Dave Zirin in The Nation:
Muhammad Ali’s brilliance was not that he was some kind of antiwar prophet. He wasn’t Malcolm X or Martin Luther King Jr. in boxing gloves, debating foreign policy between rounds. But unlike the Ivy League advisers who made up the “best and brightest,” Ali understood then that there was justice and injustice, right and wrong. He knew that not taking a stand could be as political a statement as taking one. This was Ali’s code, and he never wavered.
In early 1966 the US Army came calling for Ali, and he was classified 1-A for the draft. He got the news surrounded by reporters and blurted one of the most famous phrases of the decade, “Man, I ain’t got no quarrel with them Vietcong.”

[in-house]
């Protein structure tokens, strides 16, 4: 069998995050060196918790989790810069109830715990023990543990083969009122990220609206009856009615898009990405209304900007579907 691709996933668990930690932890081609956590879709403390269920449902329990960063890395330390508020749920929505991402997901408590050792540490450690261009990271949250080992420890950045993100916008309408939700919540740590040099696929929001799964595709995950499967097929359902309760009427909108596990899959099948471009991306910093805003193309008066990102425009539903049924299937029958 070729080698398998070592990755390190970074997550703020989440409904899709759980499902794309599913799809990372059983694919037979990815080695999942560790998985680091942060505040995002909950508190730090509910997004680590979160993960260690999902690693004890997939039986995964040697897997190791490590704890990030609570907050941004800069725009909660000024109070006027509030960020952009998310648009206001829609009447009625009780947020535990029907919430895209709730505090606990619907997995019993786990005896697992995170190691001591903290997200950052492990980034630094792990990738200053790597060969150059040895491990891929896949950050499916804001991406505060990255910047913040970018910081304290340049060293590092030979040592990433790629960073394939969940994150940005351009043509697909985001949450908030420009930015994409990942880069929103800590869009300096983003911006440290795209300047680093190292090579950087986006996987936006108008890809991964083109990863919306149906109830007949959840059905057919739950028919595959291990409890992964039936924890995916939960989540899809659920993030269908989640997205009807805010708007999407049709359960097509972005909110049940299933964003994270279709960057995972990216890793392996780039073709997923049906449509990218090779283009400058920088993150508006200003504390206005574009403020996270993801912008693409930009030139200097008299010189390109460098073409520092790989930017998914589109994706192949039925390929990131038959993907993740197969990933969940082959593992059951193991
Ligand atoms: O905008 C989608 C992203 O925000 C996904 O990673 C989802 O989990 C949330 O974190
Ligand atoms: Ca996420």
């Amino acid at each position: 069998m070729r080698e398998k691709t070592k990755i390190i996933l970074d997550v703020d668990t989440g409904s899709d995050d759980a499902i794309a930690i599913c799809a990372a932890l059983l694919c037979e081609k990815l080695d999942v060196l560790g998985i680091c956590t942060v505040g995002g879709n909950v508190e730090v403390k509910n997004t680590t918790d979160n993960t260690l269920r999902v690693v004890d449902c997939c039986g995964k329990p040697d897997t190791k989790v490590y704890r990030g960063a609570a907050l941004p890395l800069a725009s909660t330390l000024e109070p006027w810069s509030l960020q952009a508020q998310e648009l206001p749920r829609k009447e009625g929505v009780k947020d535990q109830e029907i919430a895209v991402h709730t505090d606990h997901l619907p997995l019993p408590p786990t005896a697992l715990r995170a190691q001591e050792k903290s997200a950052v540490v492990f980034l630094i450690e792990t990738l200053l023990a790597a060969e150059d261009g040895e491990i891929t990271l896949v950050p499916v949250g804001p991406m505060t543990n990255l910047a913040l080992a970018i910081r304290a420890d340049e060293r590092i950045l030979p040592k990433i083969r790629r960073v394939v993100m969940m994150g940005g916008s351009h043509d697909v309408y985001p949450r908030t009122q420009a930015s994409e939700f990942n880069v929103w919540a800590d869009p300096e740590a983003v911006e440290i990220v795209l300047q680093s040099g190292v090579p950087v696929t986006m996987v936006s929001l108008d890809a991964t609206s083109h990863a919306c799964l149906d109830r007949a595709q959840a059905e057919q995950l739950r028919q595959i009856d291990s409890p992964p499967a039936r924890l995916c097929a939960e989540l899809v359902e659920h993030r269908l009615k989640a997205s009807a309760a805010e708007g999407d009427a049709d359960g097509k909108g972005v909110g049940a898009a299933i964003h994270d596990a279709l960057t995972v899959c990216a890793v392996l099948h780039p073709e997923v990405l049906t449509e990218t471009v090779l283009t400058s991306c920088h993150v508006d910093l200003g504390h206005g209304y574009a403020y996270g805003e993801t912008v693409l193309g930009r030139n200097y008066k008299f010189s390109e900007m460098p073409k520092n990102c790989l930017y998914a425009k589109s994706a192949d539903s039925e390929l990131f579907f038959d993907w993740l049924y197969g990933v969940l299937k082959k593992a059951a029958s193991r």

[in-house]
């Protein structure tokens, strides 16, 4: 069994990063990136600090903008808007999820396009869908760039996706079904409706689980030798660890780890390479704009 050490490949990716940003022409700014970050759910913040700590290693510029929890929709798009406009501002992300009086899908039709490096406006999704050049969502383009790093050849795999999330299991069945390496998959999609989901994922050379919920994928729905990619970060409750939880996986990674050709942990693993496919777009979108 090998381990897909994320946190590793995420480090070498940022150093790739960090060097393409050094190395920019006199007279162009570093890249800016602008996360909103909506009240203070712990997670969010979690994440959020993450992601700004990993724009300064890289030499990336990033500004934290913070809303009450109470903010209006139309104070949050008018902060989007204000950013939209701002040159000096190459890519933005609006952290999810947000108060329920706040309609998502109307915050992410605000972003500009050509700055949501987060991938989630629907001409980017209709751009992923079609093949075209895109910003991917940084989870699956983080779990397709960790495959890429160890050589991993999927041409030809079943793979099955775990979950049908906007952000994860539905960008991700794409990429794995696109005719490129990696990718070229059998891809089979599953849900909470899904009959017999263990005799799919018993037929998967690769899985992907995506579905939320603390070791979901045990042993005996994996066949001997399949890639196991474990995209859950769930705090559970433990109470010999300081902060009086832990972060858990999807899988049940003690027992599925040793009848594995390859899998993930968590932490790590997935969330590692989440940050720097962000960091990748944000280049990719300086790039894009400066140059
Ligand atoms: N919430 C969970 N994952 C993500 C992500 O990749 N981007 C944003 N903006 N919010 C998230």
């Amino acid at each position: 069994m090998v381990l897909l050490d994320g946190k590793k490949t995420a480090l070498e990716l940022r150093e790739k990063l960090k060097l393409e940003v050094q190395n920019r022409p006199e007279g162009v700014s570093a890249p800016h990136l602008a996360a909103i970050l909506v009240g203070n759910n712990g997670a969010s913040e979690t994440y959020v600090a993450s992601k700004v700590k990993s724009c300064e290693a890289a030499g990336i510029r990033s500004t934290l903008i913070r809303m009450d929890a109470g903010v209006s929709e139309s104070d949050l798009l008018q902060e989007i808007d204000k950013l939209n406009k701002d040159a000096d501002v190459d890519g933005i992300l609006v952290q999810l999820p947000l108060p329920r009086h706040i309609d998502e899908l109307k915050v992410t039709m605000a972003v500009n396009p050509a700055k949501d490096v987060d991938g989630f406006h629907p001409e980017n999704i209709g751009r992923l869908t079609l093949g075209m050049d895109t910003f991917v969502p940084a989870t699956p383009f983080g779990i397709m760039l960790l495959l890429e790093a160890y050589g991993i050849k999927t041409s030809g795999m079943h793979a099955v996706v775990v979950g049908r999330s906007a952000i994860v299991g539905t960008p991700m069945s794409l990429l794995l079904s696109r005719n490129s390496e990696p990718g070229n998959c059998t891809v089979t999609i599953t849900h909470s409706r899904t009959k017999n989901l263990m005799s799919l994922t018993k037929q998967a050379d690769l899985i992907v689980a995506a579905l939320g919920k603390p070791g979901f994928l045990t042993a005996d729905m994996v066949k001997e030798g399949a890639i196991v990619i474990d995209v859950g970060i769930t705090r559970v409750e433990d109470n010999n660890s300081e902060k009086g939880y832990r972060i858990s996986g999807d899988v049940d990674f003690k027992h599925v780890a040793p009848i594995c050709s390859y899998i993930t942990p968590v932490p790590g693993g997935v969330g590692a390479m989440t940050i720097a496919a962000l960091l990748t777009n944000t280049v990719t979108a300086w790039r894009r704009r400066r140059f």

This was an astounding statement. As Mike Marqusee outlines in his Redemption Song: Muhammad Ali and the Spirirt of the 60s, there was little opposition to the war at the time. The antiwar movement was in its infancy, and most of the country still stood behind the President. Life magazine’s cover read, “Vietnam: The War Is Worth Winning.” The song “Ballad of the Green Berets” was climbing the charts. And then there was Ali. As longtime peace activist Daniel Berrigan said, “It was a major boost to an antiwar movement that was very white. He was not an academic or a bohemian or a clergyman. He couldn’t be dismissed as cowardly.”